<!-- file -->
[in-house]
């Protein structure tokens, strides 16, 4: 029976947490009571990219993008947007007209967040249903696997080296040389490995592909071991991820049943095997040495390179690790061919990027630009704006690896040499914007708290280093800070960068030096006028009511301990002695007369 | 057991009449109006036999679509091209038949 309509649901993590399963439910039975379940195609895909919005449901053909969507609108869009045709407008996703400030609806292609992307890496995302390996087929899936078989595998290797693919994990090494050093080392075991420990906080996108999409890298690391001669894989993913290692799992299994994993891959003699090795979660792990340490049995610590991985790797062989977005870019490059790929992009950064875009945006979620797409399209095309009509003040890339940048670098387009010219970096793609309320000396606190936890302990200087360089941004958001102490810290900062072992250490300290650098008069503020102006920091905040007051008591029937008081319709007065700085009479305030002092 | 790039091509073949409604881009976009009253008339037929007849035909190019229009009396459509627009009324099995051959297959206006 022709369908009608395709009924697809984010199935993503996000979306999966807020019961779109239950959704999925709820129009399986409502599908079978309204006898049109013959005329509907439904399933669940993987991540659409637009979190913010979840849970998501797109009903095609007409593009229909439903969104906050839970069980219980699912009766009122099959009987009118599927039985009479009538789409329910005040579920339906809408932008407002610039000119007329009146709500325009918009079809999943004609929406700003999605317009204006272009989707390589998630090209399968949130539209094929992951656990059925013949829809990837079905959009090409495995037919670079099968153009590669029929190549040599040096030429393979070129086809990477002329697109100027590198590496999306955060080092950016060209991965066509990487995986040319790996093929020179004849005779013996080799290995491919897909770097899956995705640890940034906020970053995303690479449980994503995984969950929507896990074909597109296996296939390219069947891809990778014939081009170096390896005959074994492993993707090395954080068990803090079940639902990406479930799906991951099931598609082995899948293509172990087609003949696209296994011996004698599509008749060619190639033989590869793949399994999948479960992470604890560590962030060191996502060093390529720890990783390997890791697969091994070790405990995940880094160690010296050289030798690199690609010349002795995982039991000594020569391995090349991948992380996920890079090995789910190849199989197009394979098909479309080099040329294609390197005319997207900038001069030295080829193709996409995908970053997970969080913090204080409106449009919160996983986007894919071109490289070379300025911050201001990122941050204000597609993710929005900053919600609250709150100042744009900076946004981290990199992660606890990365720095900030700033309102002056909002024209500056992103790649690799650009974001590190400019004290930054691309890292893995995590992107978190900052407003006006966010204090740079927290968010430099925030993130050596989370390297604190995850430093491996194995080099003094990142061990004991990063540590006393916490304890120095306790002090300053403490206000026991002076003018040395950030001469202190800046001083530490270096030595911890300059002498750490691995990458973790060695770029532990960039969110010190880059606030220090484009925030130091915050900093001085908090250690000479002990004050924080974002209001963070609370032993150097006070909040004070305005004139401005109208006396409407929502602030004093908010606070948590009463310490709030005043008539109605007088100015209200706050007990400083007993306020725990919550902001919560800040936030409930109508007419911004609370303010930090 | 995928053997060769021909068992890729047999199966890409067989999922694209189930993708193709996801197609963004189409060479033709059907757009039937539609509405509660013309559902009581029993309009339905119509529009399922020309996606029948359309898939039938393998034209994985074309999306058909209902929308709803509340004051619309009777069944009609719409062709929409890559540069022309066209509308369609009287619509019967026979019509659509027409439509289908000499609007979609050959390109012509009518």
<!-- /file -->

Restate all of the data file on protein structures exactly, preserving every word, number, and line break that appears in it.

[in-house]
């Protein structure tokens, strides 16, 4: 029976947490009571990219993008947007007209967040249903696997080296040389490995592909071991991820049943095997040495390179690790061919990027630009704006690896040499914007708290280093800070960068030096006028009511301990002695007369 | 057991009449109006036999679509091209038949 309509649901993590399963439910039975379940195609895909919005449901053909969507609108869009045709407008996703400030609806292609992307890496995302390996087929899936078989595998290797693919994990090494050093080392075991420990906080996108999409890298690391001669894989993913290692799992299994994993891959003699090795979660792990340490049995610590991985790797062989977005870019490059790929992009950064875009945006979620797409399209095309009509003040890339940048670098387009010219970096793609309320000396606190936890302990200087360089941004958001102490810290900062072992250490300290650098008069503020102006920091905040007051008591029937008081319709007065700085009479305030002092 | 790039091509073949409604881009976009009253008339037929007849035909190019229009009396459509627009009324099995051959297959206006 022709369908009608395709009924697809984010199935993503996000979306999966807020019961779109239950959704999925709820129009399986409502599908079978309204006898049109013959005329509907439904399933669940993987991540659409637009979190913010979840849970998501797109009903095609007409593009229909439903969104906050839970069980219980699912009766009122099959009987009118599927039985009479009538789409329910005040579920339906809408932008407002610039000119007329009146709500325009918009079809999943004609929406700003999605317009204006272009989707390589998630090209399968949130539209094929992951656990059925013949829809990837079905959009090409495995037919670079099968153009590669029929190549040599040096030429393979070129086809990477002329697109100027590198590496999306955060080092950016060209991965066509990487995986040319790996093929020179004849005779013996080799290995491919897909770097899956995705640890940034906020970053995303690479449980994503995984969950929507896990074909597109296996296939390219069947891809990778014939081009170096390896005959074994492993993707090395954080068990803090079940639902990406479930799906991951099931598609082995899948293509172990087609003949696209296994011996004698599509008749060619190639033989590869793949399994999948479960992470604890560590962030060191996502060093390529720890990783390997890791697969091994070790405990995940880094160690010296050289030798690199690609010349002795995982039991000594020569391995090349991948992380996920890079090995789910190849199989197009394979098909479309080099040329294609390197005319997207900038001069030295080829193709996409995908970053997970969080913090204080409106449009919160996983986007894919071109490289070379300025911050201001990122941050204000597609993710929005900053919600609250709150100042744009900076946004981290990199992660606890990365720095900030700033309102002056909002024209500056992103790649690799650009974001590190400019004290930054691309890292893995995590992107978190900052407003006006966010204090740079927290968010430099925030993130050596989370390297604190995850430093491996194995080099003094990142061990004991990063540590006393916490304890120095306790002090300053403490206000026991002076003018040395950030001469202190800046001083530490270096030595911890300059002498750490691995990458973790060695770029532990960039969110010190880059606030220090484009925030130091915050900093001085908090250690000479002990004050924080974002209001963070609370032993150097006070909040004070305005004139401005109208006396409407929502602030004093908010606070948590009463310490709030005043008539109605007088100015209200706050007990400083007993306020725990919550902001919560800040936030409930109508007419911004609370303010930090 | 995928053997060769021909068992890729047999199966890409067989999922694209189930993708193709996801197609963004189409060479033709059907757009039937539609509405509660013309559902009581029993309009339905119509529009399922020309996606029948359309898939039938393998034209994985074309999306058909209902929308709803509340004051619309009777069944009609719409062709929409890559540069022309066209509308369609009287619509019967026979019509659509027409439509289908000499609007979609050959390109012509009518």